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Earned Income Tax Credit Overpayment and Error Issues


The federal Earned Income Tax Credit, a tax credit for low- and moderate-income working families, has been widely hailed for its success in increasing work and lowering welfare receipt, reducing poverty, and making the tax code fairer. (See the box below.) Census data indicate that the credit lifted 6.6 million individuals out of poverty in 2009, including more than 3 million children. The EITC lifts more children out of poverty than any other program.

The EITC is sometimes criticized, however, for having a high rate of overpayments. And the EITC does have a significant error rate that needs to be reduced. But in discussions of issues related to the error rate, several important points often are missed.

First, the commonly cited EITC error rate — 23 to 28 percent of EITC payments are said to represent overpayments — is likely to overstate the actual level of overpayments (although the overpayment level is clearly substantial). This is true for several reasons. First, as explained below, the 23 percent to 28 percent figure is based on IRS studies of tax data from 2001 and 2006 that suffer from some significant methodological problems. (The IRS is scheduled to complete and issue a new study of EITC overpayments in 2012, although the key methodological problem will remain.) Second, as also described below, the IRS has instituted various new enforcement actions and error-reduction techniques in the last several years that may be helping to reduce overpayments. Of particular note, the IRS has just launched a major enforcement initiative to reduce errors — including EITC errors — made on returns filed by commercial tax preparers, who now file nearly70 percent of all tax returns claiming the EITC.

There also are further steps that Congress and the President could take. They could enact several EITC simplification proposals advanced by the Bush Administration, but never enacted, that would shrink overpayments. Simplification is key to reducing EITC errors, since the EITC’s complexity is a major source of error. Congress also could devote more resources to improving tax compliance, including compliance with the EITC rules, in part by investing more heavily in state-of-the-art information technology. Progress in reducing EITC error rates will be impeded, however, if Congress cuts the IRS budget instead of bolstering it.[1]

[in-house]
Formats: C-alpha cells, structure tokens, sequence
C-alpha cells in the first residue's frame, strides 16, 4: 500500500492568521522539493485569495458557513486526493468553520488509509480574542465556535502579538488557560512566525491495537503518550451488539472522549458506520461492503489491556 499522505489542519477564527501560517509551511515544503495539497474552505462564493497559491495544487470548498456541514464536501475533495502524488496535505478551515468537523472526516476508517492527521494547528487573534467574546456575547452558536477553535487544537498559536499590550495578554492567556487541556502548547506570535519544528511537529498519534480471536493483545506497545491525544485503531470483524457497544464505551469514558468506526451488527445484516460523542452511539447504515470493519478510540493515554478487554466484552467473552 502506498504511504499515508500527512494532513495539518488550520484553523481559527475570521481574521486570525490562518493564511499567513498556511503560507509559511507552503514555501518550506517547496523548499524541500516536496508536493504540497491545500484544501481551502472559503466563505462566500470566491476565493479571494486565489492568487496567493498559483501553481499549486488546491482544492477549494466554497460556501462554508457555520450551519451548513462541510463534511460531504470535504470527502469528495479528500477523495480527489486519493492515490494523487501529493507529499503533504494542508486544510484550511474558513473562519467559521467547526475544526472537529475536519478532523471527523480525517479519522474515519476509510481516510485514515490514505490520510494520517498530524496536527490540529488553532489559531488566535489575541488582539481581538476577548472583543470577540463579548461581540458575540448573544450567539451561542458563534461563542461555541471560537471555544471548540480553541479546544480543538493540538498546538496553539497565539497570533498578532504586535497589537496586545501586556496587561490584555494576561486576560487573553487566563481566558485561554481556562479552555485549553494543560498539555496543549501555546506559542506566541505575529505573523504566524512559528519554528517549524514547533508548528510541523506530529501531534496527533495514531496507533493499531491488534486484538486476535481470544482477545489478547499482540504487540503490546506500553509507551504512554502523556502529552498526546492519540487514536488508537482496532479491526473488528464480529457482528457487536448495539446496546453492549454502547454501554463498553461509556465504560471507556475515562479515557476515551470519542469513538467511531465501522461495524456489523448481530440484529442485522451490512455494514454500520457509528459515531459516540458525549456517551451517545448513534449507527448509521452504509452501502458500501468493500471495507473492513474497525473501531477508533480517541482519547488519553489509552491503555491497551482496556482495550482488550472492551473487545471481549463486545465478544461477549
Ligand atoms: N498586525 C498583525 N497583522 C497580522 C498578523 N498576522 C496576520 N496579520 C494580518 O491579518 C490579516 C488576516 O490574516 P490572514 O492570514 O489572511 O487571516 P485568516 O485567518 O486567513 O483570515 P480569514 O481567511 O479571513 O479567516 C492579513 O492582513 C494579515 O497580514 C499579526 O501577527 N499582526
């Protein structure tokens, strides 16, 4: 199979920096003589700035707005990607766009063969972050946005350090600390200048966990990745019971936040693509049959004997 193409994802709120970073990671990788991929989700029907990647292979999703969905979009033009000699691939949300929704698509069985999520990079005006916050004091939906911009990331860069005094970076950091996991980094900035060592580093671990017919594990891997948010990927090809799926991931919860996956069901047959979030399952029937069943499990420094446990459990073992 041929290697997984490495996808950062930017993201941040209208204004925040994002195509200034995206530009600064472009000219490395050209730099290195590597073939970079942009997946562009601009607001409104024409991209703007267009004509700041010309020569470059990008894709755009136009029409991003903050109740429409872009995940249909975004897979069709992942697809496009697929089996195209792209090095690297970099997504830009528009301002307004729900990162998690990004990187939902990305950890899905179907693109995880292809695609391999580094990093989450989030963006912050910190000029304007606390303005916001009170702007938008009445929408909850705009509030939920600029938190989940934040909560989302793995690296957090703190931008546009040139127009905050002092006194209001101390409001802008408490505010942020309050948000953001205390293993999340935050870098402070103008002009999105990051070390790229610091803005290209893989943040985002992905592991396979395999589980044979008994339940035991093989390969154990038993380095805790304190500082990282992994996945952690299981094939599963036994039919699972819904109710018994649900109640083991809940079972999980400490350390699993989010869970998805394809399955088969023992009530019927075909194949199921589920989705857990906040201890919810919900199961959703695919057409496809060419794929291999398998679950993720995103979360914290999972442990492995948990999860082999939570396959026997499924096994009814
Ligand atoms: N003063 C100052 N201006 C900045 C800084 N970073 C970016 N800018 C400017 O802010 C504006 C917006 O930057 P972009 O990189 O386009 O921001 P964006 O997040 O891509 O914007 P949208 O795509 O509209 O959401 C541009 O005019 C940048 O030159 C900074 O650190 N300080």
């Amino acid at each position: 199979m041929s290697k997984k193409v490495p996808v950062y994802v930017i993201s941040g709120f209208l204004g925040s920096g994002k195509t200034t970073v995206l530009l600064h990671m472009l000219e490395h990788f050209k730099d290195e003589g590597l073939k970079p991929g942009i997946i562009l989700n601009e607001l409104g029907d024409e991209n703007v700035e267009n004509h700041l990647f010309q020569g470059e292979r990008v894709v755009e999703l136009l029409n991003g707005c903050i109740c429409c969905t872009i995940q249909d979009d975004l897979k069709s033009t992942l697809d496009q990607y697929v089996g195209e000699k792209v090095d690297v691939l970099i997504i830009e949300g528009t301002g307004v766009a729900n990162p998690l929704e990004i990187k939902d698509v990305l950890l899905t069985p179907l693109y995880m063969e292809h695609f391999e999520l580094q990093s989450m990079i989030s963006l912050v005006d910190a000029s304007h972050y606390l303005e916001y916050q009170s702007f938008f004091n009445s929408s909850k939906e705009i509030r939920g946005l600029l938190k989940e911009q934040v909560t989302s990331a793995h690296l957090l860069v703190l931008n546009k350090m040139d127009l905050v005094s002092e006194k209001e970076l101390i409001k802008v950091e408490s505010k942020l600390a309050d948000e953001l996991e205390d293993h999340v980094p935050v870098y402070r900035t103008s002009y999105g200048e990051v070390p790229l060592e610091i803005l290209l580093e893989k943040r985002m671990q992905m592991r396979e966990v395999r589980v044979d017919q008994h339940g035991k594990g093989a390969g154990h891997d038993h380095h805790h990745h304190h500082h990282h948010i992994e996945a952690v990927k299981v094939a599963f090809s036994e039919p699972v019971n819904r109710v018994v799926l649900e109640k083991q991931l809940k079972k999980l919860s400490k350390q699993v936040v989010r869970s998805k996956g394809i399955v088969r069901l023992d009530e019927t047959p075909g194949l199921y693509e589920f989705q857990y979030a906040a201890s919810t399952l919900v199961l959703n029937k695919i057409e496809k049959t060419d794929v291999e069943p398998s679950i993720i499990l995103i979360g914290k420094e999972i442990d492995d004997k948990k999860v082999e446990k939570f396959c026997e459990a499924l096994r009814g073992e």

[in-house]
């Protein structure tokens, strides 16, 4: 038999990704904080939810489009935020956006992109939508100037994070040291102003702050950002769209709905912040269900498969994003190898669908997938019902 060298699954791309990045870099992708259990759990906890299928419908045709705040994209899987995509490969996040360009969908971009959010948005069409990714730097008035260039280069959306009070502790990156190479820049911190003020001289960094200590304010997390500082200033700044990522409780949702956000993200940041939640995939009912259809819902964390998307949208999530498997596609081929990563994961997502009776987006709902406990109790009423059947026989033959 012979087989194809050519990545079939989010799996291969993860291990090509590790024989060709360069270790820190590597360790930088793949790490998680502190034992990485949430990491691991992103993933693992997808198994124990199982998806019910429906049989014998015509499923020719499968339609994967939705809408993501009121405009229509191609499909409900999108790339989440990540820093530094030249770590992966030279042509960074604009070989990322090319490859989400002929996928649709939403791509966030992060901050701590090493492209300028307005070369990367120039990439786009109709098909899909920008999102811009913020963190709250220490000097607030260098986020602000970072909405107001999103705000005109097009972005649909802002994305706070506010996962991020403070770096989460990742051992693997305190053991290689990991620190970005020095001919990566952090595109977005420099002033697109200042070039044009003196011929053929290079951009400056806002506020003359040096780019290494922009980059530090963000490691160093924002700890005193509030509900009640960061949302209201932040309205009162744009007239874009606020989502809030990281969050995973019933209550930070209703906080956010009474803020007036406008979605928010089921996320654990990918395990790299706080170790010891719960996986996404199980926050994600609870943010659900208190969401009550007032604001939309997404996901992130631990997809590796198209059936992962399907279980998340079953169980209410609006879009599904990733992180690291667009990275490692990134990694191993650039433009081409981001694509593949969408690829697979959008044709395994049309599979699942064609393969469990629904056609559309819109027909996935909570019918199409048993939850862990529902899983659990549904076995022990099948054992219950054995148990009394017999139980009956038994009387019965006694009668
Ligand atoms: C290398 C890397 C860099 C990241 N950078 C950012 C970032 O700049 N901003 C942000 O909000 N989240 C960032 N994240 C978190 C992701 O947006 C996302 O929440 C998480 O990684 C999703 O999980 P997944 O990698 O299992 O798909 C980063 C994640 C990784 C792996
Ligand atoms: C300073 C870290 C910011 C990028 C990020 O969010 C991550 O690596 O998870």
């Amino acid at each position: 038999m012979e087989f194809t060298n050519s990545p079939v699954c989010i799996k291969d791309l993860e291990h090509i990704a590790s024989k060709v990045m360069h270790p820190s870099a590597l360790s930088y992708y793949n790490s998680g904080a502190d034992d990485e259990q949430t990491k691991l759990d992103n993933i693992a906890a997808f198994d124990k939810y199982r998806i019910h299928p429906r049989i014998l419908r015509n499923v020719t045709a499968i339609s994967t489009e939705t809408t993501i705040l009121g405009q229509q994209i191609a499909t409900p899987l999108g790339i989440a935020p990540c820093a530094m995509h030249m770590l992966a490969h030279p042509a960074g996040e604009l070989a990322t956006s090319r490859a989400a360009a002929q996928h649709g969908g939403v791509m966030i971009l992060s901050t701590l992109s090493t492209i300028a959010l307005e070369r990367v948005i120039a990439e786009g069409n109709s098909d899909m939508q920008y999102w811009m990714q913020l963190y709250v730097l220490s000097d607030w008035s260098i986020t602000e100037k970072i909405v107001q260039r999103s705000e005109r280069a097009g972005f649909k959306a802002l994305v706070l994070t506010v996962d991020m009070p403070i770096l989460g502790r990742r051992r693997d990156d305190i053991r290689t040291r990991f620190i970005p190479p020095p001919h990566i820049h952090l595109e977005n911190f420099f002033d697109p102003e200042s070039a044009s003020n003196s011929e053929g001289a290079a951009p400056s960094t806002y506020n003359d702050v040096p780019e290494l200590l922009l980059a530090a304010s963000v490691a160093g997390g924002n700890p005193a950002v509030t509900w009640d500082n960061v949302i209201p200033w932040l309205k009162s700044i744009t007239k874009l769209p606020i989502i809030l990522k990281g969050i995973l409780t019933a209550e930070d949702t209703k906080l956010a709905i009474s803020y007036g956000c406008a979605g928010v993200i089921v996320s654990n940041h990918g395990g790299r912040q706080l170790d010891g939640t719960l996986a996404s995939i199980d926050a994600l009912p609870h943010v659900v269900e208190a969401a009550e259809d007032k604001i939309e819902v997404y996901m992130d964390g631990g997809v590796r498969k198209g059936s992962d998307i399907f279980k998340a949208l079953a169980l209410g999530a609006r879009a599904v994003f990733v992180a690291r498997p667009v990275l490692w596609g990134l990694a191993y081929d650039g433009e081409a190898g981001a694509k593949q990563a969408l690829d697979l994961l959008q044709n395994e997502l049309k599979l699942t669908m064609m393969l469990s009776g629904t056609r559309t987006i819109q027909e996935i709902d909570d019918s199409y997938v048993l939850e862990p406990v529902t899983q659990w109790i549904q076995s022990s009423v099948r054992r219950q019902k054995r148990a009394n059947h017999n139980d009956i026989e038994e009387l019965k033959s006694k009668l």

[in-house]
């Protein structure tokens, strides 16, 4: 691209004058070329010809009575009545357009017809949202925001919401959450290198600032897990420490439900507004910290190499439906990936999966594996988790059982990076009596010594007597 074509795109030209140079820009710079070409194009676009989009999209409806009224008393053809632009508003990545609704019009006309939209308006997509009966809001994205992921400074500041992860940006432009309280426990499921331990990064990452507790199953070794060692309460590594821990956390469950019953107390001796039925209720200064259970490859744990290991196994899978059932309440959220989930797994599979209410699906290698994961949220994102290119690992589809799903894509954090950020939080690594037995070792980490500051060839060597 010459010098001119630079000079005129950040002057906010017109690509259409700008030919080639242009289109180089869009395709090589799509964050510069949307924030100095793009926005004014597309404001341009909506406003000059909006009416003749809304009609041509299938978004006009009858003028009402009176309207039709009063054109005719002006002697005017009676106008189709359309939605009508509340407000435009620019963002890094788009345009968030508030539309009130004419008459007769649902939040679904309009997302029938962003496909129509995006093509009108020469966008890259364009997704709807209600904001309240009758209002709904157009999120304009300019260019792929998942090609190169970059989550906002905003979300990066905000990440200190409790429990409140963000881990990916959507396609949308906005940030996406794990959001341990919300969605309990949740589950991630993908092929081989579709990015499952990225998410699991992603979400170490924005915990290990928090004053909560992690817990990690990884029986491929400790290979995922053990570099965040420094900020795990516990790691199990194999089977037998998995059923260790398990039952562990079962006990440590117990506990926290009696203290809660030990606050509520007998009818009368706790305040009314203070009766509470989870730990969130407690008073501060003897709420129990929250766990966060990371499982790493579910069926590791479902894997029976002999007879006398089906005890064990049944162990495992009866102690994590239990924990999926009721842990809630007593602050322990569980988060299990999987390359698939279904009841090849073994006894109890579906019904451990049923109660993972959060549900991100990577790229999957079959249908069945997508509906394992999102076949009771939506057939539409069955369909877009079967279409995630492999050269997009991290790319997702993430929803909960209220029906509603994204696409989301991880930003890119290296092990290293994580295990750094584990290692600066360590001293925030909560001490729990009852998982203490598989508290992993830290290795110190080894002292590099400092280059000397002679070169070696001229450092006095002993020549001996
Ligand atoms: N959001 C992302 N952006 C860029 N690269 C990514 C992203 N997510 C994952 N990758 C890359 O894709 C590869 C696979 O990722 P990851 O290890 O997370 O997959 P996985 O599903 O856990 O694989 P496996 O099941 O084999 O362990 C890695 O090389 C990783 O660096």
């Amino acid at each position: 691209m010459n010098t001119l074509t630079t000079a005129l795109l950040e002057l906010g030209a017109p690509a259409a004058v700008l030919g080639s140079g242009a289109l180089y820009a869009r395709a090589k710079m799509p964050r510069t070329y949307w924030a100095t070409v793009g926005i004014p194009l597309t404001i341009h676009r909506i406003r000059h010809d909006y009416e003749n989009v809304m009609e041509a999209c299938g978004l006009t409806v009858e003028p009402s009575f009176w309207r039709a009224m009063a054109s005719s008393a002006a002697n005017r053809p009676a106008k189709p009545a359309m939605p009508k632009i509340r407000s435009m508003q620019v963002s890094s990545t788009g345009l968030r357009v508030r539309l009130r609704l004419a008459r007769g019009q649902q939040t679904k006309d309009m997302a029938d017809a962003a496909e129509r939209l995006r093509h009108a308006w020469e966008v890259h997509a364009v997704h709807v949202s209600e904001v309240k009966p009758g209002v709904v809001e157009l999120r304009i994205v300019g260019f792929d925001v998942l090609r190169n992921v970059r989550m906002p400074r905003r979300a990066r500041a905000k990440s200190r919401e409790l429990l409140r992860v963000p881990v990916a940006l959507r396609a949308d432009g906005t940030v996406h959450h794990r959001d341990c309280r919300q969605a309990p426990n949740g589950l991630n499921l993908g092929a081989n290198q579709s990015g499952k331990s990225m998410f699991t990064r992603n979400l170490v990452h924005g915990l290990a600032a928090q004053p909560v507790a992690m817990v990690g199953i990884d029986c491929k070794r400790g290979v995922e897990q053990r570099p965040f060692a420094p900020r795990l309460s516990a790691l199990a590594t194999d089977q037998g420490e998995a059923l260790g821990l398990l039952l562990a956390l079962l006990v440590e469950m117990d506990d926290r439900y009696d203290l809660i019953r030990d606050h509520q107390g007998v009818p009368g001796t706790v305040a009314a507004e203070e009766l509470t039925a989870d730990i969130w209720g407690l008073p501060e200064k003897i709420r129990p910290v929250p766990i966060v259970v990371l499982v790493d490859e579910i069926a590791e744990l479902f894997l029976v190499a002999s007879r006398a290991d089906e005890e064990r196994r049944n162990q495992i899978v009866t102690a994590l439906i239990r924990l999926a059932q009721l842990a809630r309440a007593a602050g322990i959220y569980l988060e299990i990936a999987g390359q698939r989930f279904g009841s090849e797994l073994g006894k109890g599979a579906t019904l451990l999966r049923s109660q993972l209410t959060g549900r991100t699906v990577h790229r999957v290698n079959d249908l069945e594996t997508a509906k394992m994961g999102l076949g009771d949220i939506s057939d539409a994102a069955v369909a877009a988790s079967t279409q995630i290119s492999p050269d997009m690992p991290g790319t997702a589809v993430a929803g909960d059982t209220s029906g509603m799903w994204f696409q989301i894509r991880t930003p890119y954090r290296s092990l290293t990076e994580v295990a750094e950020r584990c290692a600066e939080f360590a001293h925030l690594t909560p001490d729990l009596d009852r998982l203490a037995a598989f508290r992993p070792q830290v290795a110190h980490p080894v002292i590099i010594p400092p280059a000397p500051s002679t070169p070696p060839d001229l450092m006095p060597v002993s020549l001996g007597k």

EITC Draws Praise Across the Political Spectrum

President Ronald Reagan proposed a major EITC expansion in 1985, and he went on to call the 1986 Tax Reform Act, which included the expansion, “the best antipoverty, the best pro-family, the best job creation measure to come out of Congress.”*

The research bears them out. In a paper issued several years ago, Janet Holtzblatt, then an official in the Treasury’s Office of Tax Analysis and a widely recognized expert on the EITC, reviewed the research on the EITC’s impact on work and poverty. Holtzblatt reported:

Several recent studies have found that the EITC encourages work, as well as alleviates poverty…. Grogger (2003) concludes that the EITC may be the “single most important” policy parameter for explaining recent declines in welfare and increases in work and earnings among female-headed families. Meyer and Rosenbaum (2001) found that more than 60 percent of a nine percentage point increase in the employment of single mothers between 1984 and 1996 was due to expansions of the EITC. Dickert, Houser, and Scholz (1995) estimated that expansions of the EITC between 1993 and 1996 would induce more than half a million families to move from welfare to work. Eissa and Liebman (1996) find that the EITC expansion in the Tax Reform Act of 1986 significantly increased labor force participation among single mothers, especially less educated women.**

Similarly, in the mid-1990s, at a time when Congress was considering proposals to cut the EITC, two of the nation’s leading conservative economists rallied to the EITC’s defense. In a 1996 Wall Street Journal column, conservative Harvard economist and then Journal contributing editor Robert J. Barro observed: “There exists a serious program in the form of the earned income tax credit that actually helps the working poor in a way that promotes work and discourages welfare. The EITC was originally a Republican idea — started by the Ford administration in 1975 and expanded by the Reagan administration during the glorious 1980s and the Bush administration in 1990. . . . Mr. Clinton’s support is not sufficient reason to regard the program as mistaken. In fact, it has a well conceived structure that ought to be retained and perhaps expanded.”***

Similarly, in a 1996 Business Week article, Nobel laureate Gary S. Becker praised the EITC for aiding poor families without reducing employment, discouraging work, or increasing reliance on public assistance. Becker wrote that the EITC “rewards rather than penalizes poor families with working members. . . . Empirical studies confirm the prediction of economic theory that the EITC increases the labor force participation and employment of people with low wages because they need to work in order to receive this credit.” Becker also applauded the EITC for being “fully available to families with both parents present, even where only one works and the other cares for their children [i.e., for being available to low-income working families with stay-at-home mothers].”****

* The Chicago Tribune, October 23, 1986.
** Janet Holtzblatt, “Trade-offs Between Targeting and Simplicity: Lessons from the U.S. and British Experiences with Refundable Tax Credits,” 2004.
*** Robert J. Barro, “Workfare Still Beats Welfare,” Wall Street Journal, May 21, 1996.
**** Gary S. Becker, “How to End Welfare ‘As We Know It’ — Fast,” Business Week, June 3, 1996. 

Why Do EITC Overpayments Occur?